Senate Confirms Betsy DeVos as Education Secretary
After a bruising confirmation process and a Senate vote on Tuesday largely divided along party lines, Republican mega-donor and school choice advocate Betsy DeVos is the new U.S. secretary of education.
In her first public communication as secretary, DeVos signaled that school choice would be a paramount concern:
Reaction was swift and partisan to DeVos’ confirmation — settled when Vice President Mike Pence broke a 50-50 tie, with two Republicans joining all Democrats in voting “no.”
NPR’s Claudio Sanchez put together a handy cheat sheet of the fast-take reactions, ranging from the teachers’ unions who strongly opposed DeVos to a congratulatory message from erstwhile Republican presidential candidate (and former governor) Jeb Bush, whose school choice policy positions are closely aligned with the new secretary’s. (Education Week also catalogued the joy and anger here.)
With the confirmation behind her, DeVos must now look ahead to the actual work of governing the federal agency. Lots of questions remain to be answered. For starters, how will she seek to convert her enthusiasm for school choice into policy? What kind of reality check will Congress assert, especially with Democrats in a position to block key measures in the Senate? What other issues will DeVos champion as secretary? What approach will her agency bring when states come to the table seeking approval of new school accountability plans? The new secretary may end up being as influential for the ways she seeks to diminish the federal role as the areas where she aims to shape education policy and practice.
Just how much power will this education secretary wield? Alyson Klein of Education Week explains it’s probably less than you might think. That’s due in part to constraints on the secretary’s authority that were built into the Every Student Succeeds Act, which replaced No Child Left Behind as the backbone of the nation’s federal K-12 education law. Republican lawmakers pushed for those limits in response to what was seen as overreach by Arne Duncan, who served as President Obama’s education secretary from 2009 to 2015.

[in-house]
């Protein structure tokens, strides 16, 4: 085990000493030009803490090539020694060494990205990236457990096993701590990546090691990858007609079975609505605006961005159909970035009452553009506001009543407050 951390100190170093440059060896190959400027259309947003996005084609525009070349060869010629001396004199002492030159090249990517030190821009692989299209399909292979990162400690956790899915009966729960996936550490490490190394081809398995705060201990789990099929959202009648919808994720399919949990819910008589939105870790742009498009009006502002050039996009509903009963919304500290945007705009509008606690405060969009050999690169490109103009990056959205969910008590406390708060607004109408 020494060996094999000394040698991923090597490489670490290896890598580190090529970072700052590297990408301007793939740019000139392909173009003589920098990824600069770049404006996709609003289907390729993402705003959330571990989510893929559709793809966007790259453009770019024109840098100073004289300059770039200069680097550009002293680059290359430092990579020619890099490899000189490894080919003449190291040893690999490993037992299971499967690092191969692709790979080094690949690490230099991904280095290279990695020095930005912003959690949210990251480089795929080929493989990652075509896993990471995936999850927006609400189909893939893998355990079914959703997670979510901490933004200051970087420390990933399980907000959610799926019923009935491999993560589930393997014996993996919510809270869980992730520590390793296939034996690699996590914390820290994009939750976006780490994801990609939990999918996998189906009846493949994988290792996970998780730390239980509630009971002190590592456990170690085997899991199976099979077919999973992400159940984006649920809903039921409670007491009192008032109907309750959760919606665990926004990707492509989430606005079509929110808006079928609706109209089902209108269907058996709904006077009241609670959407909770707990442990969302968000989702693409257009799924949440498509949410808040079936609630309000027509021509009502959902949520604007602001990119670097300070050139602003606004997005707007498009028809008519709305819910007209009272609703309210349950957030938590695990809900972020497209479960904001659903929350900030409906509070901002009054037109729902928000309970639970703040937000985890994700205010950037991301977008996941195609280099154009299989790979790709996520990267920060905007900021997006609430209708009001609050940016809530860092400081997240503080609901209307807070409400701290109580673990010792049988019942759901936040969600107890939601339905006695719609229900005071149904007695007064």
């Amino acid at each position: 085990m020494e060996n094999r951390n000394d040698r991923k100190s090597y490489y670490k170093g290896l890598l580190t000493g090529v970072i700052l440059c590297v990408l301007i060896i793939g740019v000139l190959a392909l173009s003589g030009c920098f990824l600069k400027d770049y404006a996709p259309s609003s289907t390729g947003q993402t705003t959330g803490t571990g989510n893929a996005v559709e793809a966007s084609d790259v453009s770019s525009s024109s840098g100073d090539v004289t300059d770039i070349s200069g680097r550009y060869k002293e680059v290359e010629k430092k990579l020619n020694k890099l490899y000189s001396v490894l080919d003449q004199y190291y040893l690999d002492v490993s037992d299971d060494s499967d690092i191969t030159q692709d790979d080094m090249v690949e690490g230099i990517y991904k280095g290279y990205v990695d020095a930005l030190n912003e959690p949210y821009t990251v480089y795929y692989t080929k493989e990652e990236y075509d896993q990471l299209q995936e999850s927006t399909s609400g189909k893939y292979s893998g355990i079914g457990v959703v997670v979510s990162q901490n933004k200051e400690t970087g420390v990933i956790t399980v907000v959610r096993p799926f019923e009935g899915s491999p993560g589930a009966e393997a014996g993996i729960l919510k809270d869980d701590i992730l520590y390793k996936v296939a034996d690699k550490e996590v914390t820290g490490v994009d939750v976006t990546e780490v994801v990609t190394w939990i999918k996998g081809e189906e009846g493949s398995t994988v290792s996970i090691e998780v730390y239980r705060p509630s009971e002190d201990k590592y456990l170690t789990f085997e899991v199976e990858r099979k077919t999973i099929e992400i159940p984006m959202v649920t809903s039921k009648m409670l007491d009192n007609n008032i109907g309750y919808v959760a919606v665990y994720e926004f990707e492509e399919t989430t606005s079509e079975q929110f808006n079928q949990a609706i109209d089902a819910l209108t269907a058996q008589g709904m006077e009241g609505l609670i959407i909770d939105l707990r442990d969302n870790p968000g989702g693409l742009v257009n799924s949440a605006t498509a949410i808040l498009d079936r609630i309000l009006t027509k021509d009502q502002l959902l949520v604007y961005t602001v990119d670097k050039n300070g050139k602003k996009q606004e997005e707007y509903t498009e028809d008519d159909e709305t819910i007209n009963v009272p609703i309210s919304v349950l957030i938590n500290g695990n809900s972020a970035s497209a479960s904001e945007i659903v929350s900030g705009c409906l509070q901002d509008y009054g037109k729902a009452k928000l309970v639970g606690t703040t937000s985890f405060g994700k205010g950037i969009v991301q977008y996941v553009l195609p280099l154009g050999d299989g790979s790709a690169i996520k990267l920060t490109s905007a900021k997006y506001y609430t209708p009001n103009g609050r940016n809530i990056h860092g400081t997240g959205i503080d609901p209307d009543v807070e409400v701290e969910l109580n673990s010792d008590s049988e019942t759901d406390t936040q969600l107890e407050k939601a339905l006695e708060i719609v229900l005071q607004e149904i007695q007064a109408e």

TIME magazine suggests that the inability to block DeVos’s confirmation, despite a groundswell of public support, signals “dark times” for Democrats. In tweeting his support for DeVos, President Trump wrote that “Senate Dems protest to keep the failed status quo. Betsy DeVos is a reformer, and she is going to be a great Education Sec. for our kids!”
Writing for The Washington Post, Emma Brown noted this was the first time a vice president has been required to cast a deciding vote for a cabinet secretary. But DeVos was also a nominee like no other, as Brown explains, in that she “has no personal or professional experience in public education or elected office.”
Over at The Atlantic, Alia Wong says DeVos has already had an impact on public education, even before she officially takes the helm. She was lampooned in a skit on Saturday Night Live last week, a remarkable spotlight on what’s more often a lesser-watched cabinet appointment.
“All us education nerds were on Twitter saying, ‘Whoa, there was an education secretary being spoofed on SNL!’ That says it all, right?” Joshua Starr, the CEO of PDK International, a professional educators’ association, and the former superintendent of Montgomery County Schools in Maryland, told The Atlantic.
And writing for Vox, Libby Nelson says inaction could speak louder than words — DeVos could influence public education simply by doing less than her predecessors. That could have ramifications for everything from how states develop and implement their new accountability plans (required under ESSA) to whether the feds continue to crack down on for-profit colleges with spotty track records, Nelson says. More from Vox:
She could also determine how much energy the Office for Civil Rights, which investigates complaints that schools mishandle sexual assault as well as other allegations that schools have mishandled discrimination, puts into its investigations. She could direct the Education Department to reverse guidance from 2011 that pushed colleges to use a lower standard of proof when finding students responsible for sexual assault, helping kick off a wave of activism around the issue.
So what’s next? DeVos is scheduled to address her new employees on Wednesday at the U.S. Department of Education’s headquarters. She’ll oversee 4,400 staffers and an operating budget of $68 billion.